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Farewell song fitting for Baldwin High School's Shalley

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Regis V. Shalley, 86, passed away peacefully on March 6 at the Celtic Hospice with his family at his side, as music by Antonio Vivaldi, the baroque composer, played. Shalley taught at Baldwin High School for 28 years, conducting the Highlander Choir, Baldwinaires, and boys’ and girls’ glee clubs.

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By Laura Van Wert
Wednesday, March 20, 2013, 9:00 p.m.

Thirty-six current and former Baldwin High School choir members stood in the back of St. Elizabeth of Hungary Roman Catholic Church last Thursday and sang for Regis V. Shalley one last time.

The performance of “The Lord Bless You and Keep You” was a fitting farewell to Shalley at his funeral Mass, as it was the final song at each of the spring concerts Shalley directed at Baldwin High School.

“He would have liked that,” said Kathleen Peterson, Shalley's daughter. “It's a celebration of his life.”

Shalley, 86, died on March 6 at the Celtic Hospice in Mars. Shalley taught for 28 years at Baldwin High School, where he conducted the Highlander Choir, Baldwinaires and boys and girls glee clubs. He retired in 1981.

Shalley built a legacy in the Baldwin-Whitehall School District that continues through shared stories, reunion performances and musical traditions.

There even is a campaign to name the high school's performing arts center after him.

“His life was his career. He motivated people to do their best,” said Dennis Peterson, Shalley's son-in-law. “There will be children who will hear stories from their grandparents, who will say, ‘I knew that man' ... so his legacy will continue on.”

Shalley's love of music was lifelong. He played the trumpet in and conducted dance bands with the Army Air Corps Special Services while he was in the military during World War II. Afterward, he attended Duquesne University's school of music, where he met his wife, Antoinette. He later received his doctorate in musical arts at the University of Cincinnati.

“He was a brilliant musician,” Kathleen Peterson said about her father.

Peterson said she recalled a childhood of dancing in the family living room to Shalley's record collection; Antoinette Shalley said she and her husband enjoyed the Pittsburgh music scene as patrons of the opera, pops and orchestra performances.

“It was great — really fun growing up with all that music,” Kathleen Peterson said.

Dennis Peterson said he remembers Shalley's students stopping by the house to sing Christmas carols; Dr. Ann Shalley Collins said her father would see former students and immediately know their names and when they graduated.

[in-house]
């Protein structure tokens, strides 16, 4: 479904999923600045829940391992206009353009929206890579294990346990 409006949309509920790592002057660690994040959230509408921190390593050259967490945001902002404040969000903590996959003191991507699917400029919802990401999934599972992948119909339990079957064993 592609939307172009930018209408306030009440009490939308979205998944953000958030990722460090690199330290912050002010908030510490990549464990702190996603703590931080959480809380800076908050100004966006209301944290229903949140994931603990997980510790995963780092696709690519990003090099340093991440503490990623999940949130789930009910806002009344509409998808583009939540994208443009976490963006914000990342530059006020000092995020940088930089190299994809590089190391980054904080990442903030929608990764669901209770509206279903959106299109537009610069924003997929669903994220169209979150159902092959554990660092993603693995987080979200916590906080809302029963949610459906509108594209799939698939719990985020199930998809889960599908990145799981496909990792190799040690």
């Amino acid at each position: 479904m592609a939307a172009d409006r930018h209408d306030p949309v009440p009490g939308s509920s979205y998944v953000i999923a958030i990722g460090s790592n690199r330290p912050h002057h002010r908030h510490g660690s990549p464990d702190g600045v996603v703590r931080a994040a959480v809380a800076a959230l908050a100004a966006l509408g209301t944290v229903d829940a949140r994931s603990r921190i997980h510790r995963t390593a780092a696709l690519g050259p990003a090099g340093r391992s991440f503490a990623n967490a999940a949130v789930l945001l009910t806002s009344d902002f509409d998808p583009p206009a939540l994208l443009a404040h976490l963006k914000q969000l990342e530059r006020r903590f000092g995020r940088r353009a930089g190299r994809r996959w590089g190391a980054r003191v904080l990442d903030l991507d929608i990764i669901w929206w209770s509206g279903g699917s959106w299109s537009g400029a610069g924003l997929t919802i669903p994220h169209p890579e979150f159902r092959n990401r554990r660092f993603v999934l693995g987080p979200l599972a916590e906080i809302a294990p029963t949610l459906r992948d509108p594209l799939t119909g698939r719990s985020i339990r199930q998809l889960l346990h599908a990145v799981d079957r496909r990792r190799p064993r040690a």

Chris Young and James Nowalk, both 1970 Baldwin High School graduates and choir members, coordinated the performance at Shalley's funeral Mass. They wanted it to resemble Shalley's Christmas concerts, where choir alumni would come up onto the stage to perform “The Little Drummer Boy” with the students, Nowalk said.

“It's the appropriate way to give our thanks to what he gave to us,” said Nowalk, who also serves as the mayor of Whitehall.

Young and Nowalk said Shalley was a perfectionist, who always strived to teach his students how to sing properly.

“His enthusiasm was contagious among his students,” Nowalk said. “There was something about the way that he taught. Everybody respected him.”

Nowalk and Young also serve on the board for the Baldwin-Whitehall Friends of the Theater Arts, a nonprofit organization that raises funds for the district's drama clubs. Several years ago, the group started a fundraising campaign for an orchestra pit in the high school's performing arts center that would be named after Shalley.

The group already has donated $35,000 toward the orchestra pit, so, Nowalk said, he is determined to ramp up the Rally for Shalley campaign and make it happen.

For more information on the Baldwin-Whitehall Friends of the Theater Arts, go to For more information on the Rally for Shalley campaign, go to

Laura Van Wert is a staff writer for Trib Total Media. She can be reached at 412-388-5814 or at

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